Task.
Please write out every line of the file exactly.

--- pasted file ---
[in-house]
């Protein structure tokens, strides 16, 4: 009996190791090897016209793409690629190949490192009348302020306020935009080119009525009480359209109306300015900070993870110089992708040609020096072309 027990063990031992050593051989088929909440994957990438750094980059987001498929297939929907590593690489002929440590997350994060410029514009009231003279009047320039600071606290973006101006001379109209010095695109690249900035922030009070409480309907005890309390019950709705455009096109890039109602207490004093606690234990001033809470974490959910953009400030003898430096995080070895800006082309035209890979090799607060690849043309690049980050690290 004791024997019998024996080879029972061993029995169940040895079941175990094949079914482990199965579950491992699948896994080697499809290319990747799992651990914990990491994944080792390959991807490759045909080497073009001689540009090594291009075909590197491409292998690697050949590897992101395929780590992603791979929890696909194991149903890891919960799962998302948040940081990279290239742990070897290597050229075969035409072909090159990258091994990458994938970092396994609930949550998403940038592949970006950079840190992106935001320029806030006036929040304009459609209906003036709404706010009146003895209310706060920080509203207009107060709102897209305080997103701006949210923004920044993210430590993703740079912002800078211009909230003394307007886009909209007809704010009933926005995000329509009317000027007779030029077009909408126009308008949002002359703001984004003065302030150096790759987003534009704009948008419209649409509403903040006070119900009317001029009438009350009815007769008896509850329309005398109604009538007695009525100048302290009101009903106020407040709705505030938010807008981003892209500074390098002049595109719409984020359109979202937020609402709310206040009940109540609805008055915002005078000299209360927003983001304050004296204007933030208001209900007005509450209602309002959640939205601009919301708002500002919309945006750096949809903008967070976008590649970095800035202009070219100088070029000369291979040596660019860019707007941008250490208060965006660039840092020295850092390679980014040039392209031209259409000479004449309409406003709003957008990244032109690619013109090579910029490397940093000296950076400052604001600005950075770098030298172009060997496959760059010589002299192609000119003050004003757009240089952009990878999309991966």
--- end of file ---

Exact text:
[in-house]
């Protein structure tokens, strides 16, 4: 009996190791090897016209793409690629190949490192009348302020306020935009080119009525009480359209109306300015900070993870110089992708040609020096072309 027990063990031992050593051989088929909440994957990438750094980059987001498929297939929907590593690489002929440590997350994060410029514009009231003279009047320039600071606290973006101006001379109209010095695109690249900035922030009070409480309907005890309390019950709705455009096109890039109602207490004093606690234990001033809470974490959910953009400030003898430096995080070895800006082309035209890979090799607060690849043309690049980050690290 004791024997019998024996080879029972061993029995169940040895079941175990094949079914482990199965579950491992699948896994080697499809290319990747799992651990914990990491994944080792390959991807490759045909080497073009001689540009090594291009075909590197491409292998690697050949590897992101395929780590992603791979929890696909194991149903890891919960799962998302948040940081990279290239742990070897290597050229075969035409072909090159990258091994990458994938970092396994609930949550998403940038592949970006950079840190992106935001320029806030006036929040304009459609209906003036709404706010009146003895209310706060920080509203207009107060709102897209305080997103701006949210923004920044993210430590993703740079912002800078211009909230003394307007886009909209007809704010009933926005995000329509009317000027007779030029077009909408126009308008949002002359703001984004003065302030150096790759987003534009704009948008419209649409509403903040006070119900009317001029009438009350009815007769008896509850329309005398109604009538007695009525100048302290009101009903106020407040709705505030938010807008981003892209500074390098002049595109719409984020359109979202937020609402709310206040009940109540609805008055915002005078000299209360927003983001304050004296204007933030208001209900007005509450209602309002959640939205601009919301708002500002919309945006750096949809903008967070976008590649970095800035202009070219100088070029000369291979040596660019860019707007941008250490208060965006660039840092020295850092390679980014040039392209031209259409000479004449309409406003709003957008990244032109690619013109090579910029490397940093000296950076400052604001600005950075770098030298172009060997496959760059010589002299192609000119003050004003757009240089952009990878999309991966």